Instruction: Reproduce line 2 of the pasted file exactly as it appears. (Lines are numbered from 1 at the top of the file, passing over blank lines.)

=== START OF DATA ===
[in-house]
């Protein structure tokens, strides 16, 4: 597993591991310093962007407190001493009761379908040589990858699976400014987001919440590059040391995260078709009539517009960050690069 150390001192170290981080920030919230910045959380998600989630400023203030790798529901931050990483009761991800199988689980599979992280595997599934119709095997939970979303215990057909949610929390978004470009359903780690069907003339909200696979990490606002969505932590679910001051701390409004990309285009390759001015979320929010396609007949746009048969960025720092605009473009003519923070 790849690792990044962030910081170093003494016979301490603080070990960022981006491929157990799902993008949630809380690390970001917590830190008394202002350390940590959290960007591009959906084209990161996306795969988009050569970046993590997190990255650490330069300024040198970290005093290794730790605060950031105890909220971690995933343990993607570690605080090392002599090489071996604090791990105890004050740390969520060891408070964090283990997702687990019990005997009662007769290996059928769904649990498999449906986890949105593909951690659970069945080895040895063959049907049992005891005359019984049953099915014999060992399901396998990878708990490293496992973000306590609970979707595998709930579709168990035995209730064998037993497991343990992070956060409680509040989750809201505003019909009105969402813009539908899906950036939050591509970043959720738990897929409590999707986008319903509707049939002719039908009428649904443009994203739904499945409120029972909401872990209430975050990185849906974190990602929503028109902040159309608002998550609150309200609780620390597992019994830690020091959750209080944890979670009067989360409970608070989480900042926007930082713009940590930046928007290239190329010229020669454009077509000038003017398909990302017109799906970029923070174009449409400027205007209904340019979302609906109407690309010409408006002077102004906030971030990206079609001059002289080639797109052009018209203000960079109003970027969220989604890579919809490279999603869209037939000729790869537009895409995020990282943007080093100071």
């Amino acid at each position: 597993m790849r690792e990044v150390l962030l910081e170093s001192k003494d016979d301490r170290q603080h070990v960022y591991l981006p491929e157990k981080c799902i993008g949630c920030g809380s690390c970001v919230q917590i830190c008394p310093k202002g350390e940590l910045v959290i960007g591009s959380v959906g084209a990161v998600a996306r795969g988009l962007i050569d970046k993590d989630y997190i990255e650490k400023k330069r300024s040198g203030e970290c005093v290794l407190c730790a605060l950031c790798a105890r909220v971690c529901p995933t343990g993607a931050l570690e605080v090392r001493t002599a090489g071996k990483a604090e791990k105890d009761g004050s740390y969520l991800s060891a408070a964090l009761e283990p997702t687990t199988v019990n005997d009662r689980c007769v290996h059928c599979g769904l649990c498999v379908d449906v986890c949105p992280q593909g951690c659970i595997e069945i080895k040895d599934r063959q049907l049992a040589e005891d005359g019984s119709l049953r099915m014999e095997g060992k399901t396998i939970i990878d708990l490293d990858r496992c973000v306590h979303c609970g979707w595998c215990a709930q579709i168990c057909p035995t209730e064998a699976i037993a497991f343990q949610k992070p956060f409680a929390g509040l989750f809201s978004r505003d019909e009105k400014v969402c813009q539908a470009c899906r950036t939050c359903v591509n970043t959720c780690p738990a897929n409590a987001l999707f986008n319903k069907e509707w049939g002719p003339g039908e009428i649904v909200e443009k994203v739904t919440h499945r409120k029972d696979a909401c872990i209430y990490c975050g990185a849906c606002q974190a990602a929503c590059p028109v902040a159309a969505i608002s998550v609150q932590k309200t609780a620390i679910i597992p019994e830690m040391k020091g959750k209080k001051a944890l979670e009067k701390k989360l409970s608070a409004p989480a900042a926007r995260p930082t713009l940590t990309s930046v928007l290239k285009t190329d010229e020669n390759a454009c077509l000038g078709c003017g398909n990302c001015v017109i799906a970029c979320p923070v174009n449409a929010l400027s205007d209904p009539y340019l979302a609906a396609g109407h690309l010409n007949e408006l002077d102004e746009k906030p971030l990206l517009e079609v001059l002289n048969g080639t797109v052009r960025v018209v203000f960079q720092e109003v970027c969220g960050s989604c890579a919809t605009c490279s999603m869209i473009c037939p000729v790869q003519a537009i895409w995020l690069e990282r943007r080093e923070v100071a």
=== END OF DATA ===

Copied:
């Protein structure tokens, strides 16, 4: 597993591991310093962007407190001493009761379908040589990858699976400014987001919440590059040391995260078709009539517009960050690069 150390001192170290981080920030919230910045959380998600989630400023203030790798529901931050990483009761991800199988689980599979992280595997599934119709095997939970979303215990057909949610929390978004470009359903780690069907003339909200696979990490606002969505932590679910001051701390409004990309285009390759001015979320929010396609007949746009048969960025720092605009473009003519923070 790849690792990044962030910081170093003494016979301490603080070990960022981006491929157990799902993008949630809380690390970001917590830190008394202002350390940590959290960007591009959906084209990161996306795969988009050569970046993590997190990255650490330069300024040198970290005093290794730790605060950031105890909220971690995933343990993607570690605080090392002599090489071996604090791990105890004050740390969520060891408070964090283990997702687990019990005997009662007769290996059928769904649990498999449906986890949105593909951690659970069945080895040895063959049907049992005891005359019984049953099915014999060992399901396998990878708990490293496992973000306590609970979707595998709930579709168990035995209730064998037993497991343990992070956060409680509040989750809201505003019909009105969402813009539908899906950036939050591509970043959720738990897929409590999707986008319903509707049939002719039908009428649904443009994203739904499945409120029972909401872990209430975050990185849906974190990602929503028109902040159309608002998550609150309200609780620390597992019994830690020091959750209080944890979670009067989360409970608070989480900042926007930082713009940590930046928007290239190329010229020669454009077509000038003017398909990302017109799906970029923070174009449409400027205007209904340019979302609906109407690309010409408006002077102004906030971030990206079609001059002289080639797109052009018209203000960079109003970027969220989604890579919809490279999603869209037939000729790869537009895409995020990282943007080093100071």